Sheep & Goats: ¡Latin Music Espectáculo! – plus Casting Crowns, Yeah Yeah Yeahs, & MoreMusic — By Josh Langhoff on March 5, 2013 at 5:21 am
You don’t look to the Managing Editor of Entertainment Weekly for music tips, but it was still jaw-dropping to read this in his post-Grammy editorial: “Mumford & Sons’ victory established folk rock as the most exciting and artful movement in music right now.” Do people really think that? Apparently so — EW ran a cover story on the “movement” the following week, and worship music has started biting the Mumfords’ style like they’re a new U2. Nothing against the Mumfords, who basically resemble what you’d get if Coldplay replaced ZZ Top in Back to the Future III, but surely folk rock is only the most exciting and artful music played by acoustic instruments, covered by Entertainment Weekly (a Time Warner company), and directed at English-speaking brains — if that. (I’d still take jazz, fwiw.)
Where I live, in the northern suburbs of Chicago, the winner of Most Exciting And Artful Musical Movement is currently banda from the state of Sinaloa, Mexico. Like English folk music, banda’s been around for a long time and is enjoying one of its periodic resurgences. If you’re seeking acoustic radio hits, the big swinging horn sections of Roberto Tapia, La Arrolladora Banda El Limón, and Banda El Recodo get as much radio play as the Mumfords, the Lumineers, and their ilk. One of our seven (!) Spanish-language FM stations recently changed its slogan from “Más Y Más Música” to “Banda Y Más,” which seems significant, though several other Latino genres are hot on banda’s heels. This is the cultural bounty of demographic shift, of course; the suburbs where I live and work are both younger and more Hispanic than the country at large. But if the last presidential election taught us anything, it’s that diversificación is sweeping the nation, so with any luck your radio waves and public library will soon carry some of the following, if they don’t already. (Or you can click on most of the titles below to stream them.)
SHEEP OF THE MONTH:
The most astounding thing about this pretty boy isn’t how well he plays accordion (flashy!), his singing voice (straightforward and serious, not even any “ai-yi-yi!”s), or even the ease with which he jumps from full-banda lushness to stripped-down narcocorridos, the sometimes violent drug-trafficking tropes that energize norteño music in general, and music from Torres’s home state of Sinaloa specifically. No, what’s astounding is how brutally his rhythm section rocks waltzes. As composer of half his songs and arranger of all, Torres gets his waltzes to sound as sleek and powerful as the guns he uses for publicity props, with accordion and bajo sexto whirling around the tuba, and a drummer who bashes like he’s playing with John Zorn. I doubt Torres would cut it as a gangster, his glorification of capos and cartels is problematic at best, and if he starts singing you a love song you should probably catch the next cab home. Except maybe wait until his band finishes playing, because holy cow.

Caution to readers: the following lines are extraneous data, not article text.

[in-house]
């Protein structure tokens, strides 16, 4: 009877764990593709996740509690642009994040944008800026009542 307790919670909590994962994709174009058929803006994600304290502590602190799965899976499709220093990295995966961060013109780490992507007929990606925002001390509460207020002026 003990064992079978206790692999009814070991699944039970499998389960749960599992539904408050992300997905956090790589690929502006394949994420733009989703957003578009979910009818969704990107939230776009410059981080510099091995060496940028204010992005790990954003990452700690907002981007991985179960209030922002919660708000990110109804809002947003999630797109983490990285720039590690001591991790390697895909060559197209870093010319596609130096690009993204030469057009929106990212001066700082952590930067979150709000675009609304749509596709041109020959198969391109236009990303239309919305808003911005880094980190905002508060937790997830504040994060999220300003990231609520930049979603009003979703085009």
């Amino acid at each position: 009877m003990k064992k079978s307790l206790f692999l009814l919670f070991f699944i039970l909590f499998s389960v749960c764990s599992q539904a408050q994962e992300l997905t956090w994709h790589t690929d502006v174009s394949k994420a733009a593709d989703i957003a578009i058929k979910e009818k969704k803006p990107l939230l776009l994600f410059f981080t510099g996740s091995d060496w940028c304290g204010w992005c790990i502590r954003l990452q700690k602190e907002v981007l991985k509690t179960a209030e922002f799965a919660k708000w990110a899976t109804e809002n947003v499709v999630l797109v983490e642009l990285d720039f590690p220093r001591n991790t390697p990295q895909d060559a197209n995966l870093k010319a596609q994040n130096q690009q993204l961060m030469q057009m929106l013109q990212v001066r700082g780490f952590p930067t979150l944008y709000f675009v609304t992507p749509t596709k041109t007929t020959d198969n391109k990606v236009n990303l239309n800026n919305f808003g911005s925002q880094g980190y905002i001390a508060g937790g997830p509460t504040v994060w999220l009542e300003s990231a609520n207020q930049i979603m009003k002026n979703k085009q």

My Love For México
The first 30 seconds tell you most of what you need to know: an opening harp glissando, horns and strings playing the riff, a burly male chorus singing “la la la,” and Feliciano’s unmistakable voice slipping into a scratchy falsetto while his guitar keeps the beat. No drums anywhere. The Puerto Rican Feliciano works his way through the Great Mariachi Songbook faithfully but never stiffly; from the arrangements to Feliciano’s vocal flights, these songs feel like they could go anywhere at any time. I suppose the closest comparison is Rod Stewart’s collection of Great American stocking stuffers, but where those renditions suffer from over-familiarity, these songs overflow with life.
Radio Éxitos: El Disco Del Año 2012
Succinct proof that Latin pop does not all sound the same. Roberto Tapia’s “Mirando Al Cielo,” a huge radio éxito, is tangibly, objectively, unquestionably better than most of this comp’s other banda ballads — not that they’re bad, but Tapia’s sensory pleasure is sharper and clearer, and he’s simply got more going on. This compilation collects two more of 2012’s best singles from any genre: Banda El Recodo’s “Sin Respiración” and Calibre 50’s completely insane duet with Banda Carnaval, “Gente Batallosa.” (Calibre’s second entry sounds sort of like Maná covering a Tom Waits sea shanty.) Radio Éxitos isn’t a banda comp per se, but bandas cast their shadow over most of the rest. 3BallMTY features bandleader El Bebeto on the technocumbia “Inténtalo”; the female-fronted duranguense group Los Horóscopos joins forces with rotund king of smarm Chuy Lizárraga and his horns. When the bandas are nowhere around, guitar and accordion virtuosos abound. It’s not album of the year, but a worthwhile introduction with more greatness than your typical NOW or WOW collection.
Dance bands from Chihuahua often throw a saxophone into the mix, along with accordion and rhythm section — see also genre leaders and frequent Grammy nominees Conjunto Primavera, whose singer has one of the most gorgeous voices in Mexico. Los Caporales aren’t so lucky; their singers are pretty anodyne, but once they hit a groove and sax and accordion reel off riff after riff, you stop caring about the singers. Dances here include the “Tamarindo,” “La Charanga,” “La Chispita,” and “La Gallinita,” for which Google image shows a bunch of fat cartoon hens. Nuevo Bailando reminds me of such demi-classics as the Dovells’ 1963 album For Your Hully Gully Party — not real memorable, but it’ll never not sound good.